Style Living Self Celebrity Geeky News and Views
In the Paper Shop Hello! Create with us

Five stages of (cancer) grief

By Dianne Sibal, The Philippine STAR Published Oct 22, 2020 5:05 pm Updated Feb 03, 2021 11:08 pm

I never expected it to be cancer. 

I honestly—and arrogantly—believed that it couldn’t, wouldn’t happen to ME. I didn’t smoke, I didn’t drink (much), maintained a steady weight, and felt up until that point that I was living a relatively healthy life.

Up until the very last second before the surgeon broke the news to us, I was blissful in the belief that everything was fine.

They say people go through stages of grief before accepting any form of loss in life. I had no idea of the rollercoaster ride I was in for. In fact, I climbed onto the cart ride nonchalantly, unaware that l was going to be screaming and hurtling into the void for the next few months.

Dianne with her best friend Papu Dela Cuesta

Stage 1: Nonchalance (in other words, DENIAL)

I knew plenty of women who found lumps in their breasts that turned out benign. I remember the doctor’s mildly concerned face when she found it during my annual physical exam. “You never noticed this before?” she asked. I shook my head sheepishly and promised to be more vigilant next time, but internally, I brushed it off as nothing.

When I consulted an OB, and then a surgeon about it, I was told I could have the offensive lump taken out — mostly for my peace of mind. No biggie, I thought. I could take a few days’ leave and have it removed easily.

I remember sneaking out for a shopping trip with my best friend Paula two days after the procedure. I bought a pair of nude sandals to reward myself for recovering so quickly and made plans to wear them when I went back to work. While paying for them, I cheerfully confirmed a follow-up schedule with my surgeon over the phone.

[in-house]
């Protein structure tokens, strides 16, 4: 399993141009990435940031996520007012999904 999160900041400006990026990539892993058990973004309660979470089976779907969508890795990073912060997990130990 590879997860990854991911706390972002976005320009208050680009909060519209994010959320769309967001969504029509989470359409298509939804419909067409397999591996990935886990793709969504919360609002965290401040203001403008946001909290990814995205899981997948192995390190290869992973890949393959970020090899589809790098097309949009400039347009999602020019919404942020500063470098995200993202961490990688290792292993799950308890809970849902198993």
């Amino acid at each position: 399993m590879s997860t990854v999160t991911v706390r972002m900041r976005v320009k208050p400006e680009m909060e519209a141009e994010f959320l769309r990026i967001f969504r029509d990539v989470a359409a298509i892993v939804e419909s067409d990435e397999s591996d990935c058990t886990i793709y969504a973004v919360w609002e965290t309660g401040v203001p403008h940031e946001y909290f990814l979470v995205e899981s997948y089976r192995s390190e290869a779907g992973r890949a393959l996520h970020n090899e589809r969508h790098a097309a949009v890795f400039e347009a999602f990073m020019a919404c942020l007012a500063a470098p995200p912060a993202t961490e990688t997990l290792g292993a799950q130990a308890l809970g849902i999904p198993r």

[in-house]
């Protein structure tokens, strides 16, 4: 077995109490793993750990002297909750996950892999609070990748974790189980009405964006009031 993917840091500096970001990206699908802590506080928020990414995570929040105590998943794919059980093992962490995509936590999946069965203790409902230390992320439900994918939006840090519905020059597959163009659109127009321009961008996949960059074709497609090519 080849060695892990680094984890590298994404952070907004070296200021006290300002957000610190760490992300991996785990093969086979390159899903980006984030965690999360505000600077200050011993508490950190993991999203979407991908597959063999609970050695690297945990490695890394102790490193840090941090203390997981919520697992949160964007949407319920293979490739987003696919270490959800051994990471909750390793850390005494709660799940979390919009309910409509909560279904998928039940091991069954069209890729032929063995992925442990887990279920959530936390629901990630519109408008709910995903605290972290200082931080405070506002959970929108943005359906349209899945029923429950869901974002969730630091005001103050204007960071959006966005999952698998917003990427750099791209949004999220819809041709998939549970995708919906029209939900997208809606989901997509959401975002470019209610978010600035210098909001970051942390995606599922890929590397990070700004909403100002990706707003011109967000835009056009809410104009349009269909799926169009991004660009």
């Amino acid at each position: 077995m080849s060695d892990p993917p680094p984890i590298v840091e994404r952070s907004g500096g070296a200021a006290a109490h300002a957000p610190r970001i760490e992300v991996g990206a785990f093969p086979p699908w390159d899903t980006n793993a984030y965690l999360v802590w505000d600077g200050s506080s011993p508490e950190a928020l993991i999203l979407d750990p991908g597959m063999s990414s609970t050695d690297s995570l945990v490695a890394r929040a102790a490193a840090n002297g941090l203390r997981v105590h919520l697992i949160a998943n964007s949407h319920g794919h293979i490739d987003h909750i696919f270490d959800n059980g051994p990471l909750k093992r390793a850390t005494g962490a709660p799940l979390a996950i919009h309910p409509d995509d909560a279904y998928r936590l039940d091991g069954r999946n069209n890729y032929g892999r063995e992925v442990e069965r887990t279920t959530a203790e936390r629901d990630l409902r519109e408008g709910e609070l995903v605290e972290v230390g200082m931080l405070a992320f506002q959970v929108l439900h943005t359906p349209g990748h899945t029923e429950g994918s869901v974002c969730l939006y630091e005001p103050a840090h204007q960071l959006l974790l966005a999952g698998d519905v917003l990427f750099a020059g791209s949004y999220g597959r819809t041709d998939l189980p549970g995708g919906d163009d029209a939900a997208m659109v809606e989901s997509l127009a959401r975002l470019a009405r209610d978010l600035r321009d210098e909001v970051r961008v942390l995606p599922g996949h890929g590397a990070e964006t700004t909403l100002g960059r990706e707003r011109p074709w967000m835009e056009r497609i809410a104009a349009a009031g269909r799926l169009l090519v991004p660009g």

I never touched those new shoes for months — I couldn’t bear to look at them because they reminded me of what came after.

I thought: At least it’s me, not my parents, right? I’m young. I can fight it.

The next day, when I went to the hospital for what I thought would be a routine check-up, my surgeon dropped the C-bomb on me and my mom.

My mind whirled and weirdly settled on the most random of concerns, like does mastectomy mean that I’ll never be able to wear tank tops again? or Am I going to need a wig for my brother’s wedding in three months?

Then I glanced at my mom who was struggling to take notes as the doctor continued to discuss possible treatments.

I thought: At least it’s me, not my parents, right? I’m young. I can fight it. Should I have my eggs harvested now? Is it even responsible to even think about kids when I can pass this on to them? How much is all of this going to cost? Can we even afford this? Even as my thoughts turned grim, my mind reached out to worry about problems that had possible solutions — anything, except for the question I didn’t want to think about: Could I die?

We walked out of my surgeon’s office, not registering a single thing he had said, except for the “I had cancer” part. I shook the haze off, determined to focus all of my energy on understanding this illness to beat it. I continued to talk to my mom like we hadn’t just received life-altering news. I had resolved not to fall apart, for her sake.

I texted my best friend as we walked out of the doctor’s clinic.

“Be chill because I need to be chill too, okay? It’s cancer.”

Paula was out of the country then on a work trip, and I knew it took all of her willpower not to react emotionally. She sent back a simple message, “Okay, what’s next?”

Shortly after her diagnosis, Dianne's friends convinced her to do a full-blown photoshoot before her mastectomy.

Dianne's crew behind the shoot: Photographer: Carlo Lina. Stylist: Jodinand Aguillon. Producer: Charissa Pammit.

Stage 2: If I do this, you give me that. Right, God?

Bargaining. If I do this, I’ll surely get better, right?